Tomcat JVM - What You Need To Know
Apache Tomcat is a Java servlet container, and is run on a Java Virtual Machine, or JVM. Tomcat utilizes the Java servlet specification to execute servlets generated by requests, often with the help of JSP pages, allowing dynamic content to be generated much more efficiently than with a CGI script.
If you want to run a high-performing installation of Tomcat, taking some time to learn about your JVM is essential. In this article, we'll learn how Tomcat and the JVM interact, look at a few of the different JVMs available, explain how to tune the JVM for better performance, and provide information about some of the tools available for monitoring your JVM's performance.
Utilizing servlets allows the JVM to handle each request within a separate Java thread, as each servlet is in fact a standard Java class, with special elements that allow it to respond to HTTP requests.
Tomcat's main function is to pass HTTP requests to the correct components to serve them, and return the dynamically generated results to the correct location after the JVM has processed them. If the JVM can't efficiently serve the requests Tomcat passes to it, Tomcat's performance will be negatively affected.
There are many JVMs to choose from, and Tomcat runs on many of them, from open source projects such as Sun Microsystem's HotSpot or Apache Harmony, to proprietary JVMs like Azul VM.
Despite the wide variety of available JVM flavors, the majority of Tomcat users favor Sun Microsystem's HotSpot JVM, because its just-in-time compilation and adaptive optimization features are particularly suited for efficiently handling Tomcat's servlet requests.
So for the majority of Tomcat users, HotSpot is the JVM to use. However, if you are attracted a feature that is specific to a certain JDK, there is nothing wrong with installing Tomcat on two different JVMs and running some benchmarks to see which solution is best for your needs. In the end, it's a balancing act. Choose the JVM that provides the best balance of performance and features for your site.
How to Configure Tomcat's Default JVM Preferences
Once you decide on a JVM and install it on your server, configuring Tomcat to run on it is a very simple process. Simply edit catalina.sh, found in Tomcat's bin folder, and change the JAVA_HOME environment variable to the directory of your chosen JVM's JDK. When you restart Tomcat, it will be running on your new JVM.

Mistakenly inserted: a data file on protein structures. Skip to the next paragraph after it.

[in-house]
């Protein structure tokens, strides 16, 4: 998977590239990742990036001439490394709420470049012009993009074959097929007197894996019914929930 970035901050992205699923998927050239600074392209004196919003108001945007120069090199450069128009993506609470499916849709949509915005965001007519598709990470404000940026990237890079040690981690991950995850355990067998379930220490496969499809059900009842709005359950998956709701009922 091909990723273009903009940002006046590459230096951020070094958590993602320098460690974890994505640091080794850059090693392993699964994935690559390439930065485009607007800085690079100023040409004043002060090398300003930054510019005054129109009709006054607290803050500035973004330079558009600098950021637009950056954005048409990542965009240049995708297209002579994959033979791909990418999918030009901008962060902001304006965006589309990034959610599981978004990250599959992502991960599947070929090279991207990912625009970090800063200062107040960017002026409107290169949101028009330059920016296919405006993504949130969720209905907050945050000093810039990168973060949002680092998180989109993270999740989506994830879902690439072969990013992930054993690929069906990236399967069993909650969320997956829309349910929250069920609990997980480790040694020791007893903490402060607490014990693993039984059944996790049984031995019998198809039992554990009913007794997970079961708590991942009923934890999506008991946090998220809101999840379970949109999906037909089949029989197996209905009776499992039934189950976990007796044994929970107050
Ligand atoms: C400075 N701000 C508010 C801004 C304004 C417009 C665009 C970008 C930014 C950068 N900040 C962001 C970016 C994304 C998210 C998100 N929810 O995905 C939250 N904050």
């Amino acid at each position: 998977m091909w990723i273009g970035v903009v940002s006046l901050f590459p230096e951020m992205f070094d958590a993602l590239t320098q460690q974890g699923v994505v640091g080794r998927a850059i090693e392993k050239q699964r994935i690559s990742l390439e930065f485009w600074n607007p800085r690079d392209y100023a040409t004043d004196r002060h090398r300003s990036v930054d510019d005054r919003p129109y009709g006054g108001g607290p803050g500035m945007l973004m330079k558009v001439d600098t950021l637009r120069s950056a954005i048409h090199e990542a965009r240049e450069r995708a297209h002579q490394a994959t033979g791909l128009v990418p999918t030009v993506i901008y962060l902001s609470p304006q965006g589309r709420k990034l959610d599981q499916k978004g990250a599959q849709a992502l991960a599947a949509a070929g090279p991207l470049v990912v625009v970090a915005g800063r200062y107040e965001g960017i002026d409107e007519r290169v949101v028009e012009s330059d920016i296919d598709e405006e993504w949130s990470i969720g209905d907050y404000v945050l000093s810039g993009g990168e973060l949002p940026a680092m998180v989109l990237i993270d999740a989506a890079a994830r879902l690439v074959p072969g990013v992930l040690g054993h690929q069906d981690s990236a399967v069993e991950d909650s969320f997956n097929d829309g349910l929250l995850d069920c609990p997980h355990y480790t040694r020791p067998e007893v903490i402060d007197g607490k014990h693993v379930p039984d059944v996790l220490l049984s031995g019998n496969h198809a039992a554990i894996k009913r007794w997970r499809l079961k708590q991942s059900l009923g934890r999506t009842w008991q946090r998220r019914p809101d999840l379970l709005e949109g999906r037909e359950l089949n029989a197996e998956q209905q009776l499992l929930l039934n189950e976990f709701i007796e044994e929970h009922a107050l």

The better your JVM performs, the better your installation of Tomcat will perform. It's as simple as that. Getting the most out of your JVM is a matter of configuring its settings to match your real-world performance needs as closely as possible. Update your JVM to the latest version, establish some accurate benchmarks so you have a way of quantifying any changes you make, and then get down to business.
Effective Memory Management
The main thing to consider when tuning your JVM for Tomcat performance is how to avoid wasting memory and draining your server's power to process requests. Certain automatic JVM processes, such as garbage collection and memory reallocation, can chew through memory if they occur more frequently than necessary. You can make sure these processes only occur when they need to by using the JAVA_OPTS -Xmx and -Xms switches to control how JVM handles its heap memory.
If your JVM is invoking garbage collection too frequently, use the -Xmx switch to start the JVM with a higher maximum heap memory. This will free up CPU time for the processes you really care about.
To get even more out of this change, you can include the -Xms switch. This switch makes the JVM's initial heap memory size equal to the maximum allocated memory. This means the JVM will never have to reallocate more memory, a costly process that can eat up power you want being used to serve incoming requests.
If your web applications can handle a lower garbage collection throughput, you can also experiment with the -Xincgc switch, which enables incremental garbage collection. This means that rather than halting in place to perform garbage collection tasks, the JVM will execute garbage collection in small phases.
It can be tricky to determine the most balanced configuration for your site's needs. Fortunately, there's an easy way to capture data on how your JVM is handling garbage collection. Simply use the -verbose:gc switch to generate logs you can use to help you arrive at the best solution.
Next, let's take a look at the way your JVM handles threads. There are two types of Java threads - green and native. Native threads are scheduled by your OS, while green threads are managed entirely within the user space of your Java Virtual Machine. If your JVM supports both, you should try both models to determine the best choice for your site.
Generally, native threads offer the best performance, especially if you are running a lot of I/O bound applications (which is very likely, since you are running Tomcat). However, green threads outperform native threads in some specific areas, such as synchronization and thread activation. Try both and see which option gives you the biggest performance boost.
Tuning for performance is not a finite process. Usage situations change over time, and problems that are not immediately apparent can expose themselves over a longer period of time. There are a number of tools available to help you keep an eye on your JVM's performance.
One of the most convenient solution is VisualVM, a tool that is packaged with the JDK, and can provide you with great performance statistics. Other commonly used JVM monitoring tools included with the SDK include console, jps, and jstack. Run regular tests on your JVM to make sure its configuration still suits your needs, and you can be sure that your Tomcat instances will always perform at their best!